The clock strikes noon. I’m walking along a pavement sprinkled with lush greenery and carefully placed blocks of stone and tiny lamps. I pass by a building covered with vines from top to bottom—a commune with nature I rarely see in city buildings. Within a hallway, I’m led to a bigger space with shoots of bamboo dangling from the ceiling. Towards the corner, a mural depicting Mother Nature’s beauty and charm captivates my eyes. When finally reaching my destination, I’m greeted by smiles and welcoming hands as we begin the day’s activities.
I was fortunate to co-facilitate a workshop with MakeSense Philippines in Foundation University, Dumaguete City that teaches college and senior high school students how to create their own social initiatives. After the workshop, the students had brilliant ideas on plastic waste solutions, solid waste management, and solving unintended teen pregnancy, among many others.
The workshop also came in at the right time for the students as they are beginning to be more aware and proactive with the issues facing their local communities. As Dumaguete City becomes more urbanized, they experience the same issues as other cities, ranging from air pollution to the improper disposal of plastic and other wastes.
The role of schools
One thing I learned in the workshop was that schools should be among the forefront of providing opportunities to the youth to engage in social initiatives. These are not only limited to community engagement requirements, but also to the core curriculum and basic classroom activities.
When speaking with the youth of today, I can confidently say that they are more aware and creative than any of the previous generations. Schools just have to give them the chance and the right environment to unleash their creative potential—not just their academic aptitude.
Gone are the days of pure classroom instruction, paperwork or recitation—the youth of today need to move, and they need to be taught how to move fast. It is not enough anymore that schools teach the youth how to articulate themselves and engage in intellectual discourse. In the world of forms that we live in, action and engagement reign supreme.
The youth and tomorrow
The protection and restoration of the environment is the defining issue of today’s generation. Across the world, the youth are getting more and more involved with movements going against inaction and passivity on environmental issues. The likes of Autumn Peltier, Isra Hirsi, Xiuhtezcatl Martinez and Greta Thunberg—all youth below 20 years of age—have already jump-started global movements of their own. They are inspiring the youth like me to create ripples of positive change, wherever we are and however simple or complex it may be. No one is ever too small to make a difference.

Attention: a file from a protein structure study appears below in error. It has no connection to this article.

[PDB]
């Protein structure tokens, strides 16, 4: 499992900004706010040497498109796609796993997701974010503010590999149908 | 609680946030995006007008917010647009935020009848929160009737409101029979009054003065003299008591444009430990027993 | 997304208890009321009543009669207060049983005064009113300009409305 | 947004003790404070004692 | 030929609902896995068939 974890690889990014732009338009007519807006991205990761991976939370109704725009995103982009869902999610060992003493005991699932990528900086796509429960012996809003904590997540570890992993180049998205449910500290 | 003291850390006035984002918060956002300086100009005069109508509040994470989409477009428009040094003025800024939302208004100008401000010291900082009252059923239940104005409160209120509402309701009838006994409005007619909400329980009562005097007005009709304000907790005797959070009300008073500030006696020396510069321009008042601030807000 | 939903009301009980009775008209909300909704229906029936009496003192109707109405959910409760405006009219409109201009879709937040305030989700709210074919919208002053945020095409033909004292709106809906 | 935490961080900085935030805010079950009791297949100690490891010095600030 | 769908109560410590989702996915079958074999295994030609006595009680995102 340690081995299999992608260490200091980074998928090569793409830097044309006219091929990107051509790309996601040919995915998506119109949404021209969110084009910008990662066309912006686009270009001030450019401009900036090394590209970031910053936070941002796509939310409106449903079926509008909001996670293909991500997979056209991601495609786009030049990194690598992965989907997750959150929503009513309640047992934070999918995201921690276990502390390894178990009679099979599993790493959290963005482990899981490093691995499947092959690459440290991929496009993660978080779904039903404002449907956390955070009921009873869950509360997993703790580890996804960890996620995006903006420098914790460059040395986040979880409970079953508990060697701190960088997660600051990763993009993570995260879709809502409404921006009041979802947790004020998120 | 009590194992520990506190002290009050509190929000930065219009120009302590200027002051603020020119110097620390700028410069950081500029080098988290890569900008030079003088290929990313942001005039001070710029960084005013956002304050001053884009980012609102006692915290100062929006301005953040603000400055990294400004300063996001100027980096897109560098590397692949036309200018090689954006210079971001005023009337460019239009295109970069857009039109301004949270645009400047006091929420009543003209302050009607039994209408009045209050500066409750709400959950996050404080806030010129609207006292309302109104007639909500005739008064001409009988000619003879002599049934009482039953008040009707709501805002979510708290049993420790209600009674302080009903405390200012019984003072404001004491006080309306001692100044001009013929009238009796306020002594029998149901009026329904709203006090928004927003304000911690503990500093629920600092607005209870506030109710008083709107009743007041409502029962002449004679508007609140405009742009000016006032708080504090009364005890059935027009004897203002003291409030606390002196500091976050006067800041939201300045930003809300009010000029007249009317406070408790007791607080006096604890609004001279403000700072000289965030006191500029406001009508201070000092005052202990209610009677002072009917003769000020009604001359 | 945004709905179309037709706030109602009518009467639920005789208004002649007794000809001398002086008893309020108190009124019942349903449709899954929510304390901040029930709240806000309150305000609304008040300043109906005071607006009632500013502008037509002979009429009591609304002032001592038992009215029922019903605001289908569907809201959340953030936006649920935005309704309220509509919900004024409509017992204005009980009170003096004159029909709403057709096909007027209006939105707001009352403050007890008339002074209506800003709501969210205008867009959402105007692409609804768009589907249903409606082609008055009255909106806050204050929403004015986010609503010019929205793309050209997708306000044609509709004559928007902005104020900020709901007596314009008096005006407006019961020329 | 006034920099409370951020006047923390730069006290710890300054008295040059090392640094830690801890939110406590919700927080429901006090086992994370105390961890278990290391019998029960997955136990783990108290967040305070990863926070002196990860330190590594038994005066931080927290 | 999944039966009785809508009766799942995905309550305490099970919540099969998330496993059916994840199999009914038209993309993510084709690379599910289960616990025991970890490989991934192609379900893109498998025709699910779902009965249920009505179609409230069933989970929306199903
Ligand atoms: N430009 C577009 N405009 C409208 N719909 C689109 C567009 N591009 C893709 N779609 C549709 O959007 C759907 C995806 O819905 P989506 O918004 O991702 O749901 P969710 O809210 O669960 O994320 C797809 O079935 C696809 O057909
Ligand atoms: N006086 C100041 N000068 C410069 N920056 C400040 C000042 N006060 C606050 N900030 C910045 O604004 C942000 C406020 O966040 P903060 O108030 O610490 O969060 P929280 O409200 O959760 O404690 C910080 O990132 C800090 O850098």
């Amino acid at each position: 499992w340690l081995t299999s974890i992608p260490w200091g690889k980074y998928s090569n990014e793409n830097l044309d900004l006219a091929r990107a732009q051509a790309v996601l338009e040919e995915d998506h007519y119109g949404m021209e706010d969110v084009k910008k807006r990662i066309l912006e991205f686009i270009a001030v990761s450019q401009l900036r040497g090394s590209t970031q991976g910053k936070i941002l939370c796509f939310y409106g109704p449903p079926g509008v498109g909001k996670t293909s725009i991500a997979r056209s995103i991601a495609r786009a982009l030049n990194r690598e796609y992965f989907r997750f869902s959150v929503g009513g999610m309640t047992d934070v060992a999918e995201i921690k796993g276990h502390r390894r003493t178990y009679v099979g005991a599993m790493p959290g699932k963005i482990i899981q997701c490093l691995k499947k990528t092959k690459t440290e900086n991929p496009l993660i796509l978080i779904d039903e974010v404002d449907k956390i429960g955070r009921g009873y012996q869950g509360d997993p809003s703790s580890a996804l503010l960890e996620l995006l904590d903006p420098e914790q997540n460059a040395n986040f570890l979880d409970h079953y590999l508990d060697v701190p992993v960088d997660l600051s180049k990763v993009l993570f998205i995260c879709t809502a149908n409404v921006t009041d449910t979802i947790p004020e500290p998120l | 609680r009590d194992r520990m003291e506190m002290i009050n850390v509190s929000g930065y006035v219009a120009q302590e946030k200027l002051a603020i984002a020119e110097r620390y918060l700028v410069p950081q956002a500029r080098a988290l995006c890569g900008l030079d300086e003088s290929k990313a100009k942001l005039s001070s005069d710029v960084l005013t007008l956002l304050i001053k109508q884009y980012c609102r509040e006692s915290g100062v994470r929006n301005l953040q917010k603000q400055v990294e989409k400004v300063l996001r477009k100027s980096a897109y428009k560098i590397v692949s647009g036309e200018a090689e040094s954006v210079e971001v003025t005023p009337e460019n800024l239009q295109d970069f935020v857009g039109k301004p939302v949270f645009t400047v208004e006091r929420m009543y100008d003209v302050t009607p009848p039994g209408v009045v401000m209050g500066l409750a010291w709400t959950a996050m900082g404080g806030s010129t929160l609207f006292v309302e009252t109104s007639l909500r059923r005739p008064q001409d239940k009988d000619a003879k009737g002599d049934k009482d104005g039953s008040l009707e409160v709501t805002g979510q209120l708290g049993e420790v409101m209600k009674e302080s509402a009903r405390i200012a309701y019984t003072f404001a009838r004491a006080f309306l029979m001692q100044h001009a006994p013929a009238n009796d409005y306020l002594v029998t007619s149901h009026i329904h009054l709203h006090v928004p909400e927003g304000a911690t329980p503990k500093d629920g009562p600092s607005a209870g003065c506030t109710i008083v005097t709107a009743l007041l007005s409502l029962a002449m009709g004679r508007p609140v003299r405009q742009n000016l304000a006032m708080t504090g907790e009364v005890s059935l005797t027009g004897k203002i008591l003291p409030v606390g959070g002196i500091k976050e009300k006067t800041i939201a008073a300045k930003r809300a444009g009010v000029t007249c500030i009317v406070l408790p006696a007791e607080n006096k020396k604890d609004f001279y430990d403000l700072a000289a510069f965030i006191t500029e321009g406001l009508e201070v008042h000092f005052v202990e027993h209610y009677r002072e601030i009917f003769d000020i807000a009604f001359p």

In FU, the youth have the same sentiments. They hunger for change and they want it fast. They are taking matters into their own hands and are starting to create initiatives in their local communities. One group of students I talked to wanted to create a machine that would recycle plastic bottles as well as incentivize with cash those who donate the plastic bottles. Initiatives like these are something that schools need to support—and it needs to be done fast. The students need to be exposed and engaged with the innovation ecosystem within their local communities and beyond.
I recently watched a documentary by social and economic theorist Jeremy Rifkin where he says that the world is now entering a state of ‘biosphere consciousness’ or simply put, a spike in the increase of environmental awareness across the world.
If schools—among many other actors in the ecosystem—could provide more opportunities for students to engage with this changing world order, then we can have better chances of supporting and advancing it.
One way this can be done is by teaching the youth how to create their own social initiatives. It does not have to be only for the environment, because when we refer to the planet’s biosphere, everything under it is involved, from politics, culture, economics and technology, to name a few.
While the clock is ticking for the environment, together we will need to move faster than ever. Schools and the youth are among the pedestals for such change.
Mr. Ian Benedict R. Mia is a research and technical assistant of the Center for Business Research and Development of De La Salle University. He blogs about his insights and experiences on sustainability through berdeboy.blog. He also volunteers for non-profit organizations such as Alexa Mira Society, Inc. and MakeSense Philippines. Contact him at [email protected] views expressed above are the author’s and do not necessarily reflect the official position of DLSU, its faculty, and its administrators.